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My Five Years in Space

I'm loving the resurgence of interest that Elon Musk is bringing about in space right now.  Two decades or so ago, I got to live out a childhood dream and work in the space industry.  As in satellites, ground control systems, and very large rockets powered by highly explosive materials.


I worked in the space business for a little over five years.  We saw rockets blow up on the launchpad (Apstar 2), fought pitched diplomatic battles over frequency allocations in Geneva, and witnessed the expansion of companies like PanAmSat, STAR TV, and Orbit Satellite Network (today OSN) from tiny, unprofitable operations to sprawling, international behemoths. 

One of the highlights was watching our WorldSpace Asia satellite get constructed - seven stories underground in a James Bond-style lair in rural Toulouse populated by golf-cart-driving technicians dressed in hairnets, face-masks and white lab coats.  Another was getting to decide whether we should use the Ariane 4 launcher... or the (then) up-and-coming Ariane 5 to blast it into geostationary orbit.  Yet another was hanging out with, and hearing stories from, veterans from the earliest Intelsat and Russian launches.

The experience was, if you'll pardon the pun, a blast.  I'd dreamt about working in the space industry since I was seven years old - and to actually get the chance to live that dream - and place my fingerprint inside a satellite that would later successfully launch on an Ariane 5 and place itself 40,000 kilometres above Hyderabad - was mind-blowing.  And the experience of working in a team that included the incredibly under-appreciated ex-Secretary general of the ITU, Dick Butler, Martine Rothblatt (one of the most amazing people I've ever met), Noah Samara (possibly one of the most charismatic entrepreneurs the African continent has produced), ex-PrimeStar Partners President John Cusick, and so many other talented people (special shoutout to my WorldSpace Asia Melbourne crew) was quite extraordinary for this young entrepreneur.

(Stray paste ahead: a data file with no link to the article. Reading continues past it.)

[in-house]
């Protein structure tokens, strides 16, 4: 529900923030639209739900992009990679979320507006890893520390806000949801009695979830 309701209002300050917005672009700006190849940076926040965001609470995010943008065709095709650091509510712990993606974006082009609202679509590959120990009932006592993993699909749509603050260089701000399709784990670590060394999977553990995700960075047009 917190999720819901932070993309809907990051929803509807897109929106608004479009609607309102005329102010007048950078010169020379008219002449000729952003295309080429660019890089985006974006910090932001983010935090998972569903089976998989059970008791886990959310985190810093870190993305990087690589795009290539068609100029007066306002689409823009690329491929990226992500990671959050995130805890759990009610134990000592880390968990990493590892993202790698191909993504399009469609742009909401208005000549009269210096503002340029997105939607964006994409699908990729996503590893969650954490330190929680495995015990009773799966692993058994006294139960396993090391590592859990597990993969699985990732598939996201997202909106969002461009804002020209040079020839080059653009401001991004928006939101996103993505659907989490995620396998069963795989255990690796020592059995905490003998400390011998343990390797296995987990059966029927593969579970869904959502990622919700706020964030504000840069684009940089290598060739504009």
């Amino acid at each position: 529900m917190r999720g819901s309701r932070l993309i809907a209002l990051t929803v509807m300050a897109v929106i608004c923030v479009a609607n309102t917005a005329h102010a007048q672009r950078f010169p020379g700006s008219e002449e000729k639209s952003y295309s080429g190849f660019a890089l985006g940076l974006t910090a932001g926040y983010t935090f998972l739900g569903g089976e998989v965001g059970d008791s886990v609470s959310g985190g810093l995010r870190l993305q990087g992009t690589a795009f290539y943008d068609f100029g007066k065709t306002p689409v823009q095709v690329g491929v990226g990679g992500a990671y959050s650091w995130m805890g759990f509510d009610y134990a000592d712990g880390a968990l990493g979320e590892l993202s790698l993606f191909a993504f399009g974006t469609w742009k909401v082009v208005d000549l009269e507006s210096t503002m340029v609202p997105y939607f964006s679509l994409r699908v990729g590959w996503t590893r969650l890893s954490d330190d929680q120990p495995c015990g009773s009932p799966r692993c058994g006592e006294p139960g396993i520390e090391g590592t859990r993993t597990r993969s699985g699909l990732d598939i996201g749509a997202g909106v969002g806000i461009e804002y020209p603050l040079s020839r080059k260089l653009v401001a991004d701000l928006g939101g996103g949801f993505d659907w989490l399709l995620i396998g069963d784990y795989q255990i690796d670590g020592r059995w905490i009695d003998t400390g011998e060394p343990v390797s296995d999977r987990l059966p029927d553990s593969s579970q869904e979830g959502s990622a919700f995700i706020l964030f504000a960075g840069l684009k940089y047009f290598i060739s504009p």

Cusick, whom I reported to, was a particularly memorable mentor.  The Harvard graduate son of a New York butcher, US pistol-shooting champion, and ex-Vietnam War-era USAF Special Forces helicopter pilot was our global COO, and one of the founders of PrimeStar, the original direct-to-home satellite network.  At times he would notice the stars in my eyes and say things like "John, just remember that a satellite is nothing more than a 23,000 mile high radio antenna".  Or "John, satellites are like condos - your job is sell the units to the highest-quality renter before the thing flames out and becomes just another floating piece of junk".   Grounding stuff like that. 

Another one of my old boss's stories that stays with me is about the time that PrimeStar tested consumer subscription models for satellite TV, prior to launch, to figure out what they should put GE's marketing dollars behind (this being the invention of satellite TV, no one knew anything.)  So they created a few test cases to try out in the field.  The one to which they awarded the least chance of success was "Plan 9" - a model in which rural customers were expected to pay thousands of dollar up front and place massively ugly three meter diameter satellite dishes in their backyards, and hundreds of dollars more per year in subscriptions for phone-book sized channel guides and raw content feeds.

Plan 9 wasn't given a snowball's chance in Hell.  However, after the testing revealed it to be by far the number one revenue earner, it became core to PrimeStar's offering and future success.  Consumers.  Sometimes they will turn your business plan literally on its head.

So why am I reminiscing about my five years in the space business?  It's because for the second time in my life (the first time was touring Alcatel's underground manufacturing plant in Toulouse), I've seen something that matches the future that we've been promised in the more than fifty years of sci-fi movies produced since Kubrick's A Space Odyssey: the SpaceX launch, due to happen this coming Saturday. 

I don't know about you, but I am super-excited.  The scale, the audacity of vision, the quality of the scientific thought - and (finally!), the updating of capsule interior designs and spacesuit fashion, are finally delivering fact from fiction.  Watching the walk-through on the Dragon capsule, it's really possible to imagine the flight attendant from the shuttle on 2001 emerging in magnetic shoes, and her original outfit, holding a a tray of drinks.  And it's also possible, finally, to imagine that we might indeed be one step closer to Mars.  

One last comment - Elon Musk's insistence that the astronauts not wear mission patches (because they'll be doing the whole thing again next month/next year) - is proof that he really is a genius.  Nothing says "future" like turning something magical into something routine.

John Sharp

John is a serial entrepreneur and investor, and the Founding Partner of Hatcher+, a next-generation, data-driven venture firm that utilises a massive global database in combination with AI and machine learning-based technologies to identify early-stage opportunities in partnership with leading accelerators and investors worldwide.